My first memory is pretty clear. What’s not clear is whether it’s real.
Here’s how it goes:
I am small because I am only 5. It was 1949. I am in the bed of my maternal granddaddy’s Ford pickup truck. My sister, who would have been 8, and my granddaddy, age unknown at the moment, were standing beside the truck.
We are outside the farmhouse where we lived in southwest Georgia. The subject of conversation was my impending first day of kindergarten. I was apprehensive.
My sister, who was kind to me when I was young, was telling me how much I would like kindergarten. I don’t recall my granddaddy saying anything. He was the silent type, and he died when I was 12.
A few days later, perhaps it was the next day, I recall entering kindergarten. My mother delivered me, and I squalled like a stuck pig but — as is often the case — I settled down quickly when my mother vanished from view.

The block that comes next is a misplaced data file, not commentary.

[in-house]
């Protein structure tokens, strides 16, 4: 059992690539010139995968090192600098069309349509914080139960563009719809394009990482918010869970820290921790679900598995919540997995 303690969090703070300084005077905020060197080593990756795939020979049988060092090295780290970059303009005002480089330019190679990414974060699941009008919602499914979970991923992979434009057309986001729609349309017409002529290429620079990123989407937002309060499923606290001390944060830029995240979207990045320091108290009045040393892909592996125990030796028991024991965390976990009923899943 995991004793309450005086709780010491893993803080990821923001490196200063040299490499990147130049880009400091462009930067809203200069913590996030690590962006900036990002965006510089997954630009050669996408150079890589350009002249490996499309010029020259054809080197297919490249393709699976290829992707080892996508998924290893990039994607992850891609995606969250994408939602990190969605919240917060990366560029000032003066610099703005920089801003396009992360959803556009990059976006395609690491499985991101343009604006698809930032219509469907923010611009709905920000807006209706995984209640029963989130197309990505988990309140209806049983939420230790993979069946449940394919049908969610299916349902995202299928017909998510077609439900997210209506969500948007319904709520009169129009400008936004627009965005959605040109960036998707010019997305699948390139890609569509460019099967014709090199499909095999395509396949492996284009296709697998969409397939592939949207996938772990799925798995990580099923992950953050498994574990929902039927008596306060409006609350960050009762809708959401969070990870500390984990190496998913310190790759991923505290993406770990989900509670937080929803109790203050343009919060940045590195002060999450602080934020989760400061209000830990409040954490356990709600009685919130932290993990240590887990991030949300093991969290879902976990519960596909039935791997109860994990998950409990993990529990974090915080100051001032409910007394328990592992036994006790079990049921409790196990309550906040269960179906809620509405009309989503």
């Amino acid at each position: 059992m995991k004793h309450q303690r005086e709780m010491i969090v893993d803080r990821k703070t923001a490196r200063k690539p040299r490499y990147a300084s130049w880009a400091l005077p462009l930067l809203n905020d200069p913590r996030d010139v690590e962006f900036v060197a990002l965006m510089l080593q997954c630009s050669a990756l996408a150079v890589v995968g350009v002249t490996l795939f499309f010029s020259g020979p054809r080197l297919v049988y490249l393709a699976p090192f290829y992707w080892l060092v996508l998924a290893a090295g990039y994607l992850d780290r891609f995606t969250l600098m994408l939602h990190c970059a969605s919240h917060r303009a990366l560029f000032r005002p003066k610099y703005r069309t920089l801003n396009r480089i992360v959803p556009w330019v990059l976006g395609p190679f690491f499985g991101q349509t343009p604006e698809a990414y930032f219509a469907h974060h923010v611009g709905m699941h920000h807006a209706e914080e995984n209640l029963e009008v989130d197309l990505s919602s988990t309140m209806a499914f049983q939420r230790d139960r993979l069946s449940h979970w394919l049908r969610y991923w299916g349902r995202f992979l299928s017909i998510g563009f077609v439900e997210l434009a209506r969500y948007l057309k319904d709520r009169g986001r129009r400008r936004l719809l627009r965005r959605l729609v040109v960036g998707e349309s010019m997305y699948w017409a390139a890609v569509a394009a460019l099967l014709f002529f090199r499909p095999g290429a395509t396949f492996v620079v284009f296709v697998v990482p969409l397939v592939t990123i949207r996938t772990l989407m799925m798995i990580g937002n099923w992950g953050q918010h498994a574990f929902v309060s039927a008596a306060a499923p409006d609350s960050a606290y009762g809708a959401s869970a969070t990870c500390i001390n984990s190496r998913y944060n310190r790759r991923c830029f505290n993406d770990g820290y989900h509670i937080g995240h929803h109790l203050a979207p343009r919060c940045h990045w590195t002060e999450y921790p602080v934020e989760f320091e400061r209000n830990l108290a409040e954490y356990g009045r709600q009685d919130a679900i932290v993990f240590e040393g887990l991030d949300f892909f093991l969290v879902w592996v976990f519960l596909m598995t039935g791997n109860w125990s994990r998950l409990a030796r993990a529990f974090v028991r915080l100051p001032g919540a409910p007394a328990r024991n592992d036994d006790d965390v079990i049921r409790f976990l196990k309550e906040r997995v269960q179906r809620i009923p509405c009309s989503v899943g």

The teacher likely was a nun. I recall nothing of her, but I spent kindergarten and First Grade in a Catholic school even though my family is not Catholic. It simply was the best school in Albany, Georgia, or so thought my parents.
By the Second Grade, we had moved to Jacksonville, Florida, and I went to public school from then on. I always did well at school. From kindergarten to LSU, I got good grades, and teachers liked me. I was a very good boy.
It was only later that I went haywire.
As I say, I am not sure if that memory, there in the Ford pickup truck, really happened. I think it did. Memories — like life — can play tricks on you.
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(Tip of the sombrero to Jennifer Rose for this topic idea. Alas, I think I’ve written about this before. But I cannot remember.)